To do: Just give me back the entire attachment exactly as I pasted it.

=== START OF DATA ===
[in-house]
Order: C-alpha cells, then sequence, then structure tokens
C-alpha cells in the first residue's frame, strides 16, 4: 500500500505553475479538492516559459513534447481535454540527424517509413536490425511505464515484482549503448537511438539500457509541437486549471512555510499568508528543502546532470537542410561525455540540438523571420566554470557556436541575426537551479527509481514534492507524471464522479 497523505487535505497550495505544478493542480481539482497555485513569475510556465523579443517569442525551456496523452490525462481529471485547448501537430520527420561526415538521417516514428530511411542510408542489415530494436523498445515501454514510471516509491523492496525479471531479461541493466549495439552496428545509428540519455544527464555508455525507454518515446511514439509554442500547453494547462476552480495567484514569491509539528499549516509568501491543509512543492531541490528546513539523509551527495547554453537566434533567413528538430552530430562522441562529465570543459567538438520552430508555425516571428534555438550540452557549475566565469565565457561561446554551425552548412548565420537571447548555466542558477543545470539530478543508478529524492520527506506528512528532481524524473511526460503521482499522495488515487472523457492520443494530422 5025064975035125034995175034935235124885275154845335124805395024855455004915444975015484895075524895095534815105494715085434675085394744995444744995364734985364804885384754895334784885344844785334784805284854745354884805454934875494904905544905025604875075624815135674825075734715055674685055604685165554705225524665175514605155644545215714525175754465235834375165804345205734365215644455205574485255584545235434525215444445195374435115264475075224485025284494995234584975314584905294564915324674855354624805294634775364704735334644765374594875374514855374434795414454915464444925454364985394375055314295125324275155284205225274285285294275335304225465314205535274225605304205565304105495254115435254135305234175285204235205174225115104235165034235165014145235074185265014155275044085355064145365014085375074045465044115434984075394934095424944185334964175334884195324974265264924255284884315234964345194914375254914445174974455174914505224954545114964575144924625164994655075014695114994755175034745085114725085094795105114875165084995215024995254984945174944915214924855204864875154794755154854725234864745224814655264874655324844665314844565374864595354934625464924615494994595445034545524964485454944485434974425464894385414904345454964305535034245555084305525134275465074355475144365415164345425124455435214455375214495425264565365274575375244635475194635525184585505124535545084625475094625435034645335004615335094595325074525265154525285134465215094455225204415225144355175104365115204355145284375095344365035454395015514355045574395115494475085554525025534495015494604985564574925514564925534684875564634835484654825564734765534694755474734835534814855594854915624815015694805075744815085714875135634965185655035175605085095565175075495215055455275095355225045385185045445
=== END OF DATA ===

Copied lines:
[in-house]
Order: C-alpha cells, then sequence, then structure tokens
C-alpha cells in the first residue's frame, strides 16, 4: 500500500505553475479538492516559459513534447481535454540527424517509413536490425511505464515484482549503448537511438539500457509541437486549471512555510499568508528543502546532470537542410561525455540540438523571420566554470557556436541575426537551479527509481514534492507524471464522479 497523505487535505497550495505544478493542480481539482497555485513569475510556465523579443517569442525551456496523452490525462481529471485547448501537430520527420561526415538521417516514428530511411542510408542489415530494436523498445515501454514510471516509491523492496525479471531479461541493466549495439552496428545509428540519455544527464555508455525507454518515446511514439509554442500547453494547462476552480495567484514569491509539528499549516509568501491543509512543492531541490528546513539523509551527495547554453537566434533567413528538430552530430562522441562529465570543459567538438520552430508555425516571428534555438550540452557549475566565469565565457561561446554551425552548412548565420537571447548555466542558477543545470539530478543508478529524492520527506506528512528532481524524473511526460503521482499522495488515487472523457492520443494530422 5025064975035125034995175034935235124885275154845335124805395024855455004915444975015484895075524895095534815105494715085434675085394744995444744995364734985364804885384754895334784885344844785334784805284854745354884805454934875494904905544905025604875075624815135674825075734715055674685055604685165554705225524665175514605155644545215714525175754465235834375165804345205734365215644455205574485255584545235434525215444445195374435115264475075224485025284494995234584975314584905294564915324674855354624805294634775364704735334644765374594875374514855374434795414454915464444925454364985394375055314295125324275155284205225274285285294275335304225465314205535274225605304205565304105495254115435254135305234175285204235205174225115104235165034235165014145235074185265014155275044085355064145365014085375074045465044115434984075394934095424944185334964175334884195324974265264924255284884315234964345194914375254914445174974455174914505224954545114964575144924625164994655075014695114994755175034745085114725085094795105114875165084995215024995254984945174944915214924855204864875154794755154854725234864745224814655264874655324844665314844565374864595354934625464924615494994595445034545524964485454944485434974425464894385414904345454964305535034245555084305525134275465074355475144365415164345425124455435214455375214495425264565365274575375244635475194635525184585505124535545084625475094625435034645335004615335094595325074525265154525285134465215094455225204415225144355175104365115204355145284375095344365035454395015514355045574395115494475085554525025534495015494604985564574925514564925534684875564634835484654825564734765534694755474734835534814855594854915624815015694805075744815085714875135634965185655035175605085095565175075495215055455275095355225045385185045445